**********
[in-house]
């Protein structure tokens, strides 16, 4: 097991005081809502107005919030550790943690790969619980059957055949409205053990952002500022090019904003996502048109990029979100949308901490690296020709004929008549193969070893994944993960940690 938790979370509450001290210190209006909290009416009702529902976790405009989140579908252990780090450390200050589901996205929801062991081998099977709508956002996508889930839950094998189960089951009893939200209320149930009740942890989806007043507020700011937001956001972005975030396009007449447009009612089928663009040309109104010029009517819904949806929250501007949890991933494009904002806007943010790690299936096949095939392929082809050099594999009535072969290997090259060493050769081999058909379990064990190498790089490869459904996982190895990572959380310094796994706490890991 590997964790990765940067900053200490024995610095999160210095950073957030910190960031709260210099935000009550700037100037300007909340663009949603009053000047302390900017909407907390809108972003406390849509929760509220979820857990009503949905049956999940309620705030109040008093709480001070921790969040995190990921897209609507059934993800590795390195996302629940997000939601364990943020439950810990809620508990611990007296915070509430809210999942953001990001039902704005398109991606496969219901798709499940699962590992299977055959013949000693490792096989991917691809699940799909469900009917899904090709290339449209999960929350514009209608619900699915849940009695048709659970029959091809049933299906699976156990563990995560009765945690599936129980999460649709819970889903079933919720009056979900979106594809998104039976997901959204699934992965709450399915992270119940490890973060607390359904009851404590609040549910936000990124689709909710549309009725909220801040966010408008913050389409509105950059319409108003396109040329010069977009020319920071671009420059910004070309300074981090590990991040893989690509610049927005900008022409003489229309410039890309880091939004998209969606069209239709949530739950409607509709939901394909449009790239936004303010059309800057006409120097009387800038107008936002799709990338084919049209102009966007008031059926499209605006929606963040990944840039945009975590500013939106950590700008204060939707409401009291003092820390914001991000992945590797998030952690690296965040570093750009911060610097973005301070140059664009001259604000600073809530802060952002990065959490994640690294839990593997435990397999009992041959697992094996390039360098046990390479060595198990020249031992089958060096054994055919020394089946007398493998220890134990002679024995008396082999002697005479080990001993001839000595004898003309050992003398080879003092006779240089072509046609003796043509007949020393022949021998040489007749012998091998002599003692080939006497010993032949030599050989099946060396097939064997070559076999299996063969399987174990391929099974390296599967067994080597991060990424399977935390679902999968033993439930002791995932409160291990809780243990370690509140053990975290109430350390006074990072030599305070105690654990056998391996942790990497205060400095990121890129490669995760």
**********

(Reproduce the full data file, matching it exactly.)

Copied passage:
[in-house]
């Protein structure tokens, strides 16, 4: 097991005081809502107005919030550790943690790969619980059957055949409205053990952002500022090019904003996502048109990029979100949308901490690296020709004929008549193969070893994944993960940690 938790979370509450001290210190209006909290009416009702529902976790405009989140579908252990780090450390200050589901996205929801062991081998099977709508956002996508889930839950094998189960089951009893939200209320149930009740942890989806007043507020700011937001956001972005975030396009007449447009009612089928663009040309109104010029009517819904949806929250501007949890991933494009904002806007943010790690299936096949095939392929082809050099594999009535072969290997090259060493050769081999058909379990064990190498790089490869459904996982190895990572959380310094796994706490890991 590997964790990765940067900053200490024995610095999160210095950073957030910190960031709260210099935000009550700037100037300007909340663009949603009053000047302390900017909407907390809108972003406390849509929760509220979820857990009503949905049956999940309620705030109040008093709480001070921790969040995190990921897209609507059934993800590795390195996302629940997000939601364990943020439950810990809620508990611990007296915070509430809210999942953001990001039902704005398109991606496969219901798709499940699962590992299977055959013949000693490792096989991917691809699940799909469900009917899904090709290339449209999960929350514009209608619900699915849940009695048709659970029959091809049933299906699976156990563990995560009765945690599936129980999460649709819970889903079933919720009056979900979106594809998104039976997901959204699934992965709450399915992270119940490890973060607390359904009851404590609040549910936000990124689709909710549309009725909220801040966010408008913050389409509105950059319409108003396109040329010069977009020319920071671009420059910004070309300074981090590990991040893989690509610049927005900008022409003489229309410039890309880091939004998209969606069209239709949530739950409607509709939901394909449009790239936004303010059309800057006409120097009387800038107008936002799709990338084919049209102009966007008031059926499209605006929606963040990944840039945009975590500013939106950590700008204060939707409401009291003092820390914001991000992945590797998030952690690296965040570093750009911060610097973005301070140059664009001259604000600073809530802060952002990065959490994640690294839990593997435990397999009992041959697992094996390039360098046990390479060595198990020249031992089958060096054994055919020394089946007398493998220890134990002679024995008396082999002697005479080990001993001839000595004898003309050992003398080879003092006779240089072509046609003796043509007949020393022949021998040489007749012998091998002599003692080939006497010993032949030599050989099946060396097939064997070559076999299996063969399987174990391929099974390296599967067994080597991060990424399977935390679902999968033993439930002791995932409160291990809780243990370690509140053990975290109430350390006074990072030599305070105690654990056998391996942790990497205060400095990121890129490669995760």